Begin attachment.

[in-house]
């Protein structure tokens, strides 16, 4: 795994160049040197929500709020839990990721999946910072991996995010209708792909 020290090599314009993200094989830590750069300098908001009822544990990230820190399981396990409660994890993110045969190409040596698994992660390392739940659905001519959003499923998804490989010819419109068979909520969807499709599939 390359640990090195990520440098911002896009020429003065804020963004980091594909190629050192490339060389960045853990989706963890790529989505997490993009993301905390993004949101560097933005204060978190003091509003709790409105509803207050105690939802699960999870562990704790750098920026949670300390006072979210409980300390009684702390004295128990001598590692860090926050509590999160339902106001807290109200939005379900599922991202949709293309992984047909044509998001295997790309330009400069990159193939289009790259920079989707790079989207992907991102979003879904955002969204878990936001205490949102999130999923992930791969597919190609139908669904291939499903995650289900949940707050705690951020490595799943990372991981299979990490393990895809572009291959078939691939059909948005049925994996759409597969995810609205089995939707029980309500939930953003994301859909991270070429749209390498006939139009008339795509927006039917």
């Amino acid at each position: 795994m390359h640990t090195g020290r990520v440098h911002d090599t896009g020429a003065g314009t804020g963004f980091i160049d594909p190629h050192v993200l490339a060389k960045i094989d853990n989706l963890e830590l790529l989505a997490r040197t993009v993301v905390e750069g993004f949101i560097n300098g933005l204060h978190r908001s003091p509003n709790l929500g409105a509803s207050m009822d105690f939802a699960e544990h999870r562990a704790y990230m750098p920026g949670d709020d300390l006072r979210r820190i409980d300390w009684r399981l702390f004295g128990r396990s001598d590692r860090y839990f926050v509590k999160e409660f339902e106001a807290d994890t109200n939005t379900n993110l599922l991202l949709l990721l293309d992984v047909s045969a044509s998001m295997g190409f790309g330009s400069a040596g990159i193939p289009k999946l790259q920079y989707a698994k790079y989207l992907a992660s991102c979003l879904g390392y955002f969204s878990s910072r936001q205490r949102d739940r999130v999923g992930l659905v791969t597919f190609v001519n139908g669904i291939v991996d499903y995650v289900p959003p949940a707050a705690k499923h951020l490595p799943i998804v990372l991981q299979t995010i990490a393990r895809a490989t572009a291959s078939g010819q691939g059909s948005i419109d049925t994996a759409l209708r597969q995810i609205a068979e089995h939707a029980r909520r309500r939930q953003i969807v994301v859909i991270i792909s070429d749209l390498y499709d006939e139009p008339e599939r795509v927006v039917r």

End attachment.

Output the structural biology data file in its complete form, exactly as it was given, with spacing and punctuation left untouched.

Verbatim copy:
[in-house]
């Protein structure tokens, strides 16, 4: 795994160049040197929500709020839990990721999946910072991996995010209708792909 020290090599314009993200094989830590750069300098908001009822544990990230820190399981396990409660994890993110045969190409040596698994992660390392739940659905001519959003499923998804490989010819419109068979909520969807499709599939 390359640990090195990520440098911002896009020429003065804020963004980091594909190629050192490339060389960045853990989706963890790529989505997490993009993301905390993004949101560097933005204060978190003091509003709790409105509803207050105690939802699960999870562990704790750098920026949670300390006072979210409980300390009684702390004295128990001598590692860090926050509590999160339902106001807290109200939005379900599922991202949709293309992984047909044509998001295997790309330009400069990159193939289009790259920079989707790079989207992907991102979003879904955002969204878990936001205490949102999130999923992930791969597919190609139908669904291939499903995650289900949940707050705690951020490595799943990372991981299979990490393990895809572009291959078939691939059909948005049925994996759409597969995810609205089995939707029980309500939930953003994301859909991270070429749209390498006939139009008339795509927006039917």
């Amino acid at each position: 795994m390359h640990t090195g020290r990520v440098h911002d090599t896009g020429a003065g314009t804020g963004f980091i160049d594909p190629h050192v993200l490339a060389k960045i094989d853990n989706l963890e830590l790529l989505a997490r040197t993009v993301v905390e750069g993004f949101i560097n300098g933005l204060h978190r908001s003091p509003n709790l929500g409105a509803s207050m009822d105690f939802a699960e544990h999870r562990a704790y990230m750098p920026g949670d709020d300390l006072r979210r820190i409980d300390w009684r399981l702390f004295g128990r396990s001598d590692r860090y839990f926050v509590k999160e409660f339902e106001a807290d994890t109200n939005t379900n993110l599922l991202l949709l990721l293309d992984v047909s045969a044509s998001m295997g190409f790309g330009s400069a040596g990159i193939p289009k999946l790259q920079y989707a698994k790079y989207l992907a992660s991102c979003l879904g390392y955002f969204s878990s910072r936001q205490r949102d739940r999130v999923g992930l659905v791969t597919f190609v001519n139908g669904i291939v991996d499903y995650v289900p959003p949940a707050a705690k499923h951020l490595p799943i998804v990372l991981q299979t995010i990490a393990r895809a490989t572009a291959s078939g010819q691939g059909s948005i419109d049925t994996a759409l209708r597969q995810i609205a068979e089995h939707a029980r909520r309500r939930q953003i969807v994301v859909i991270i792909s070429d749209l390498y499709d006939e139009p008339e599939r795509v927006v039917r």